An article about various films set to screen at Ebertfest 2017, including the opening night selection, "Hair."
By all accounts, 2013 has been a striking year for black film directors. But is the real story about black directors working in television?
Call it a bloodbath. Not literally, of course, but it sure felt like one.
It was a Friday afternoon in late spring 1993 at The American Film Institute. The Class of 1992, which had pretty much killed itself making short films ("cycle projects") since starting the program in September, was waiting for a list. Dreading it, too. Because everybody'd known all year that of 168 "Fellows," as AFI calls them --- only 40 (or just 8 across 5 disciplines - directing, producing, cinematography, editing, production design) would be invited back, making that coveted Second Year cut for the opportunity to produce a second year film.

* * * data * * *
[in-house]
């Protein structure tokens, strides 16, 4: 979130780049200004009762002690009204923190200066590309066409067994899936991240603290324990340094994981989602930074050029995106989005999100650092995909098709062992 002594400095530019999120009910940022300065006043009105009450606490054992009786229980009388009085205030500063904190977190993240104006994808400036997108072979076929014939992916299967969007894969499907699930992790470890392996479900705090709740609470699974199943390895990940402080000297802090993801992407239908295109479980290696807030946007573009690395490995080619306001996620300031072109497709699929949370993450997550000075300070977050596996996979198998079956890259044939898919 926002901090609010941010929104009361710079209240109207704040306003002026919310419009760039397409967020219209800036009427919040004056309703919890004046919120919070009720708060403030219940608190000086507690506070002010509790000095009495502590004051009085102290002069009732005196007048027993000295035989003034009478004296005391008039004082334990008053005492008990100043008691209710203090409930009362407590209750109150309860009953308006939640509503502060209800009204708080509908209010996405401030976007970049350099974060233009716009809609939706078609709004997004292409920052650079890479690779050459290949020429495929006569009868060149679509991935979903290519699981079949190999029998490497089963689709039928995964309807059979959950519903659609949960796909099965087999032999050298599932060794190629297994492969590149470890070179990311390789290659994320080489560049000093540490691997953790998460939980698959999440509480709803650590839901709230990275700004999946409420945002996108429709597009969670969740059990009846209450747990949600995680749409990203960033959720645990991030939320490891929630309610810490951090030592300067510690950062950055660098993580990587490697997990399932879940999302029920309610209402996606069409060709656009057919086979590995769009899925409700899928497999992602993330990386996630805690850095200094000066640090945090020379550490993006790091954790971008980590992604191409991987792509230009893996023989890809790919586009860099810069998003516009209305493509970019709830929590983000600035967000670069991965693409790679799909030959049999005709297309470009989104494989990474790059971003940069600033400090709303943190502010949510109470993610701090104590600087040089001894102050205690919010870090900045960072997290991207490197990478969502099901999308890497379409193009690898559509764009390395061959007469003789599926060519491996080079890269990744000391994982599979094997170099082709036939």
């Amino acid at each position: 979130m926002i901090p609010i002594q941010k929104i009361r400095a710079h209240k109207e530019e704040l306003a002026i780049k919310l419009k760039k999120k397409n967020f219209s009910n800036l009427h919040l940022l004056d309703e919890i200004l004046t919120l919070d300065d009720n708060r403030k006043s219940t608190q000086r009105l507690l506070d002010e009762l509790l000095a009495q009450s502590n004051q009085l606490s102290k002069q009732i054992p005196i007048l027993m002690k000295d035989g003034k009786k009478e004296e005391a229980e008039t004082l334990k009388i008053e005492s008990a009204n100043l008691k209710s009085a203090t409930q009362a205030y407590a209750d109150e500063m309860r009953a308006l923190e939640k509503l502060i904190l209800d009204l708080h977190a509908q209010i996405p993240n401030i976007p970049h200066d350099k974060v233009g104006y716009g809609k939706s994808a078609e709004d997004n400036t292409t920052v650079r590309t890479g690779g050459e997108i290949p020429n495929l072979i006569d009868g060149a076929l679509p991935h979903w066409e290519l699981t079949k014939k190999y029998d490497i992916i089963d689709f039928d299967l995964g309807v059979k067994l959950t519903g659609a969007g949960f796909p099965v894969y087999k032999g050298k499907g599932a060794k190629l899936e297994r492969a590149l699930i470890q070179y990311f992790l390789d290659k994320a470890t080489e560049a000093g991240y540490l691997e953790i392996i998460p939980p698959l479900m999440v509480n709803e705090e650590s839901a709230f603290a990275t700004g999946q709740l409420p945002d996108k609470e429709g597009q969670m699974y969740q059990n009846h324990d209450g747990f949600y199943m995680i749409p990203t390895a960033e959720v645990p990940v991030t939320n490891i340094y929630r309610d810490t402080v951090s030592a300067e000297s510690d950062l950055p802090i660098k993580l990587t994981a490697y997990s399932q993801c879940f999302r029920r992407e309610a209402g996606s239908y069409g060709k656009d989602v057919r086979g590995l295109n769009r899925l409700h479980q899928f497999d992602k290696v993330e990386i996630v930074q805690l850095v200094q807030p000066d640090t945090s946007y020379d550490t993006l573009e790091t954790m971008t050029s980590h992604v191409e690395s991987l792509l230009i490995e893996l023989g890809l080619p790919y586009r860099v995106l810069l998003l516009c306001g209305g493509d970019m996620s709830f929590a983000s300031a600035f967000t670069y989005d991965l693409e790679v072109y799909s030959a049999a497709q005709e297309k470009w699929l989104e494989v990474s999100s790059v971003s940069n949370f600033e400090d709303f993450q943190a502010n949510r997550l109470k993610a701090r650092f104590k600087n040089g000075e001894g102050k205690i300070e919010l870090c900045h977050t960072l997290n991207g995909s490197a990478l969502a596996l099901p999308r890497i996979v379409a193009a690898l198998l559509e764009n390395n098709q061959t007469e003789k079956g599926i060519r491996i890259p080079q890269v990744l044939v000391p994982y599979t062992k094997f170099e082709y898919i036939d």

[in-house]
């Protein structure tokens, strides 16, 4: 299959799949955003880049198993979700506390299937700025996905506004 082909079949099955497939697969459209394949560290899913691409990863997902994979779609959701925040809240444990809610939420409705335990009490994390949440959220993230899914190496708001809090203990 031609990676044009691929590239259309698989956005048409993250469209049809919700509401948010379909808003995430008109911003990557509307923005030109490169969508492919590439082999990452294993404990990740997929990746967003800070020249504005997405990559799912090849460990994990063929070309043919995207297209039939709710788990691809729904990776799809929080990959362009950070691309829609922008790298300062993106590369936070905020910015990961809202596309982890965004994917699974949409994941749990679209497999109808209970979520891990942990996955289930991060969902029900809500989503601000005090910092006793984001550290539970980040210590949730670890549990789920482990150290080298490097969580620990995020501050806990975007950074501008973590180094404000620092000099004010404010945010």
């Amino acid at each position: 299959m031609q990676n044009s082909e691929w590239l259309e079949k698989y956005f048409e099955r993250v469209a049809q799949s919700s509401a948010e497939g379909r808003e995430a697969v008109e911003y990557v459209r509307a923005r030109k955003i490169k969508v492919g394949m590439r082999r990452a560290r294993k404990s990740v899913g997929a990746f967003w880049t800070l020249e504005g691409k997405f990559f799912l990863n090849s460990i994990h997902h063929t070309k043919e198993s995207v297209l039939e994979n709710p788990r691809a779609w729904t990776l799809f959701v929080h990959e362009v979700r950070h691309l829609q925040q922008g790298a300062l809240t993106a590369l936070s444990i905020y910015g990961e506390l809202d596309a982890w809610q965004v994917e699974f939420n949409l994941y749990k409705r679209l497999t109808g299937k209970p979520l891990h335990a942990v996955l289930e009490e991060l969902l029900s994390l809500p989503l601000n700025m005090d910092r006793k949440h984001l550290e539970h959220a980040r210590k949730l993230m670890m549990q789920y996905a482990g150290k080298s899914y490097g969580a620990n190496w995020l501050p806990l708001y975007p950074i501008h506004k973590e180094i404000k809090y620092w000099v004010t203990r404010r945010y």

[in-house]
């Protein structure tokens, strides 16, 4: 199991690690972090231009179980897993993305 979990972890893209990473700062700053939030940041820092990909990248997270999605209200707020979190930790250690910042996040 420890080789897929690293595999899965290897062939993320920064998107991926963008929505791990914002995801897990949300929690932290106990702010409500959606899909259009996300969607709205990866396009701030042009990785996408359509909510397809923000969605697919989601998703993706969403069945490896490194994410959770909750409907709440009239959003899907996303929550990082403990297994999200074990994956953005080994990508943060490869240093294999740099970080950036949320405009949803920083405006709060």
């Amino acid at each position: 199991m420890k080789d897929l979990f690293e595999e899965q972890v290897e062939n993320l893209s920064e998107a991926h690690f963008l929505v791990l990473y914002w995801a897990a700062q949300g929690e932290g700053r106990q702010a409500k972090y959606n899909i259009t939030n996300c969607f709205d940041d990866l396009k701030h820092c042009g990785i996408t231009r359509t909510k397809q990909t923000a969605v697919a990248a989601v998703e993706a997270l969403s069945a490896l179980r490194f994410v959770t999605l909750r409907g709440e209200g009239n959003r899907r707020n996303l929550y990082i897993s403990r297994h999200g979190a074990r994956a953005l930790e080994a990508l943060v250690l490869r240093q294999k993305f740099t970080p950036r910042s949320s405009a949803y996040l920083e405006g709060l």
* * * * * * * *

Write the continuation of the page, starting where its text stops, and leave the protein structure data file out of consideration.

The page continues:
A top secret selection committee debated late into the day. Even I, then Special Projects Coordinator and right hand to the Dean of Studies, didn't know who was meeting. There was tension everywhere, clinging like the humidity of a Midwestern summer, as the committee decided, and the Fellows waited.